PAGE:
Greenland: Where Polar Bear, Seal, and Fox Fur Are In

Most people don’t associate the Arctic with couture… and many people would cringe if told a jacket was made from polar bear (a threatened species), seal, or arctic fox. But then again, most people don’t live in Greenland — population: 50,000 — where clothing needs to be functional and warm. Very warm.

In Greenland, the majority of the populace are either full or partially Inuit, a people who have lived self-sufficiently on the island for tens of thousands of years — it’s only relatively recently that they have incorporated outside trade into the culture. So they hunt and eat and wear what they kill. The clothing they made hundreds of years ago is still being made today — in the same way.

Yes, that means they wear things like polar bear fur and skin (which is banned in most countries) and Greenlandic sealskin (which is exempt from the EU ban because it is considered ethically correct — the animals live in freedom until the day they are shot). Plus, the animals are shot for meat, with the skin being secondary. (They do eat polar bear in Greenland. Not a lot of it, but they do. It is supposed to be very fishy.)


Hansen in her national costume that has fit her since she was 13. We are jealous.

“We use every part of every animal we kill,” Louise Lynge Hansen, owner of Nuuk Couture, said, noting the meat is eaten, the skin is worn, and even the bones, claws, and teeth of an animal are used for adornment.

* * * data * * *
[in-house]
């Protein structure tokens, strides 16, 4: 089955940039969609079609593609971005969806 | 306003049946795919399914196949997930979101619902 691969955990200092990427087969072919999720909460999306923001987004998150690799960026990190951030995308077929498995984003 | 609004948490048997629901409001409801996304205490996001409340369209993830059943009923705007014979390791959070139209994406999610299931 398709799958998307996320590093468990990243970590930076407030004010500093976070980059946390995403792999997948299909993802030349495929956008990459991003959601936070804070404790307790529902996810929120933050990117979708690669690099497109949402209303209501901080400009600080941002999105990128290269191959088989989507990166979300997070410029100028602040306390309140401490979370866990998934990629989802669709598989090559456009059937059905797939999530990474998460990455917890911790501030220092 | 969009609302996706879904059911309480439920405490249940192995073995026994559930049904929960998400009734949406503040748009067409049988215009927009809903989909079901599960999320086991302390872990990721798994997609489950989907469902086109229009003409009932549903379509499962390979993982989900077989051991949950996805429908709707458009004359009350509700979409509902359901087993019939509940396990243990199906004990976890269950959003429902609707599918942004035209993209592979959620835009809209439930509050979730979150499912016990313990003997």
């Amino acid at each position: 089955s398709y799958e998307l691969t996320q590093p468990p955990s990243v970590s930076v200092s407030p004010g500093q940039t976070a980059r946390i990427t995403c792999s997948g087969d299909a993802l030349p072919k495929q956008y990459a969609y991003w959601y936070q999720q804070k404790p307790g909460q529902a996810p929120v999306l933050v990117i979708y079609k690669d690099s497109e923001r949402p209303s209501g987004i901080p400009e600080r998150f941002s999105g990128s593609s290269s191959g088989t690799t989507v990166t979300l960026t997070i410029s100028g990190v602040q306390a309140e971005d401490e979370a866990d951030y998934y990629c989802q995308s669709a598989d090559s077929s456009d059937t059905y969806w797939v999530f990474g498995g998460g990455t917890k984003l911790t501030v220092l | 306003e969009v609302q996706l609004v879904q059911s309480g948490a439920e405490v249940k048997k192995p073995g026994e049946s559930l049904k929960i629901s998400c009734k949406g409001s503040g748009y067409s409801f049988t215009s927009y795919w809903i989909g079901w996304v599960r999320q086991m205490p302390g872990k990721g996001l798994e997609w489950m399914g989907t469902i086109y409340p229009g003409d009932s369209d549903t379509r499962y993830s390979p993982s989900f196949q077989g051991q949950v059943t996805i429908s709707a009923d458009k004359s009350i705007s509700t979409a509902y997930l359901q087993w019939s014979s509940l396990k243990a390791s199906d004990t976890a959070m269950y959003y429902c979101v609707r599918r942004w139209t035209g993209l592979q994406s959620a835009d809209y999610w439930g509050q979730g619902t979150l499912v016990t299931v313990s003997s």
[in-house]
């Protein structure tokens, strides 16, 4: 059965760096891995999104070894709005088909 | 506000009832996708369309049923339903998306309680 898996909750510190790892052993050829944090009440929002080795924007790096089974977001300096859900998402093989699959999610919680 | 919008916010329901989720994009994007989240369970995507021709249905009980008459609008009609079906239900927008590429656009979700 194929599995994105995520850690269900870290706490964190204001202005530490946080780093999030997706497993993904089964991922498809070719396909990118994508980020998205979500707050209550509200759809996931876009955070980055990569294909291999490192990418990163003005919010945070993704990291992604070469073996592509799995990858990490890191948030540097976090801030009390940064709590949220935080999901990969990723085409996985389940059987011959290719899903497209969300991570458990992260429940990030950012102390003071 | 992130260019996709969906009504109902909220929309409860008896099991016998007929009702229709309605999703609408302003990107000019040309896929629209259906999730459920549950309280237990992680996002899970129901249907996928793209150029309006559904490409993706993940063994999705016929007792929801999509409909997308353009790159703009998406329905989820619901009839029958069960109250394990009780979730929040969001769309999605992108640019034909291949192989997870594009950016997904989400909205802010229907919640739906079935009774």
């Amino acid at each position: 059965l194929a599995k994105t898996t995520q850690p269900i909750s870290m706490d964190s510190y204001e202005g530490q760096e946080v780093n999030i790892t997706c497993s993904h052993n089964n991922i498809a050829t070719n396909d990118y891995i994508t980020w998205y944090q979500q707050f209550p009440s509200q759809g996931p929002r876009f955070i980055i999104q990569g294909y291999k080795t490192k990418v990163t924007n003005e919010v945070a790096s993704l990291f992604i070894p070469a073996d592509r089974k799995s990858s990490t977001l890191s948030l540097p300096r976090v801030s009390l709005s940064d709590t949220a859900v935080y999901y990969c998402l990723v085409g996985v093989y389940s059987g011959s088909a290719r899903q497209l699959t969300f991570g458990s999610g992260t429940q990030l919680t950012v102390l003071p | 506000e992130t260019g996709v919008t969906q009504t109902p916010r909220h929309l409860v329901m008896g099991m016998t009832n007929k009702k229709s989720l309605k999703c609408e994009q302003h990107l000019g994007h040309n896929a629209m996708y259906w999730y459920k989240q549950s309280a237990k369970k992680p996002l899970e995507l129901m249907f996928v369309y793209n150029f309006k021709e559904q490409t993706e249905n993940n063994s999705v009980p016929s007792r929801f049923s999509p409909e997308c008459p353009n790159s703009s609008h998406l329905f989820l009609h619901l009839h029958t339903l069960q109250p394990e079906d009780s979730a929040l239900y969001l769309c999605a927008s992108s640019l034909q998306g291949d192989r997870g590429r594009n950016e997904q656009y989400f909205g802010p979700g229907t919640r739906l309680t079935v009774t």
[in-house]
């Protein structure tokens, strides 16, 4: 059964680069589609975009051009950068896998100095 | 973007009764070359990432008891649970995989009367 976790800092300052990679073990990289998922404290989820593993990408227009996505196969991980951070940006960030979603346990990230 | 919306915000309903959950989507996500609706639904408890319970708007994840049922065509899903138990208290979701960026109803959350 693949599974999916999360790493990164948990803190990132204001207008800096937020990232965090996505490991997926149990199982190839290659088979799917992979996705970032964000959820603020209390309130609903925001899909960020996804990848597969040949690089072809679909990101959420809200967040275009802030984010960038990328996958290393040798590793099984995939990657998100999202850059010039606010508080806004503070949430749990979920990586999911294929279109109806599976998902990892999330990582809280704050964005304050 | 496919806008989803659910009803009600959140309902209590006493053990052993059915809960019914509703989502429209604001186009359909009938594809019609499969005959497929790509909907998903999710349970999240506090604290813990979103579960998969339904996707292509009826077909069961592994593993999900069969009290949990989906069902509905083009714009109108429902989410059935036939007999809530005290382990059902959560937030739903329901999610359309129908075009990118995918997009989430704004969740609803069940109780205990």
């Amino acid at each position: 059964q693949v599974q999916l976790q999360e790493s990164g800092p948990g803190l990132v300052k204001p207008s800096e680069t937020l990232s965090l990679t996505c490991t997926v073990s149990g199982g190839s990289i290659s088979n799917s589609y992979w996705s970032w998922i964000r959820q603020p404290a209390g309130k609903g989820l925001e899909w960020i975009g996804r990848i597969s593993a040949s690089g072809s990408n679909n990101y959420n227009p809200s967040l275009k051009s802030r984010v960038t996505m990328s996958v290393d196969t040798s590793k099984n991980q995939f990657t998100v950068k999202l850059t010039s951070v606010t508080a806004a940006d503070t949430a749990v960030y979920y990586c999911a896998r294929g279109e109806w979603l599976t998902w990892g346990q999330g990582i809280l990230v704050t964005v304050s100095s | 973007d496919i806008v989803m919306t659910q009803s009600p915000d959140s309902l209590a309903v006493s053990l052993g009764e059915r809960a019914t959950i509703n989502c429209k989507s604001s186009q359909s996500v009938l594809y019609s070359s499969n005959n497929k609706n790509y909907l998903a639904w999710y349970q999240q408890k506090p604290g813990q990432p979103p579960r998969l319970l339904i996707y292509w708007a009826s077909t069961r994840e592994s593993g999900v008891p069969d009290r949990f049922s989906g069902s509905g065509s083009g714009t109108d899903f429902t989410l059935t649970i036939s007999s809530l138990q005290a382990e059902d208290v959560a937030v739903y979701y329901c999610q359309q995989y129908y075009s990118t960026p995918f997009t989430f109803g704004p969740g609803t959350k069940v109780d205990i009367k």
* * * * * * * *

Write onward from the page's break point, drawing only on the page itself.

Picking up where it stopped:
Each community has it’s own take on the traditional costume: in the far north, it is basically a huge polar bear coat and seal leggings, but the further south you go, the more colorful and intricate the costumes become.


Details of Louise’s national costume.

But Greenland isn’t just about old school Inuit costumes — thanks to a new wave of designers, it is now trying to establish itself as a fashion hub. Hansen and a few other local designers are starting to combine function with style, using traditional materials like wool, silk, and seal skin to create unique, new looks.

Hansen, from a Western tribe in the South, still wears the national costume her grandmother sewed for her when she was 13. She keeps it wrapped and stored carefully in a suitcase, only taking it out for special occasions. The outfit is comprised of outer boots with minute pieces of colorfully dyed sealskin hand stitched onto white bleached sealskin, sealskin leggings, fur shorts with more detailing, several inner shirts, an outer coat, and a beaded neckpiece.

Related: How to Dress for the Arctic in 13 Easy Steps


Inuit design by Louise.

“I love it so much,” Hansen said. “I take all my inspiration from it.” Her signature is the use Inuit designs, which she prints onto the different fabrics that she uses in her clothing. (Her latest creation was made for the Danish Princess Mary: a maroon poncho with an asymmetrical zip that can be worn several ways.)


“This way we use the past to create the future. I am using all local goods to support the community — and they support me by buying from me,” Louise said.

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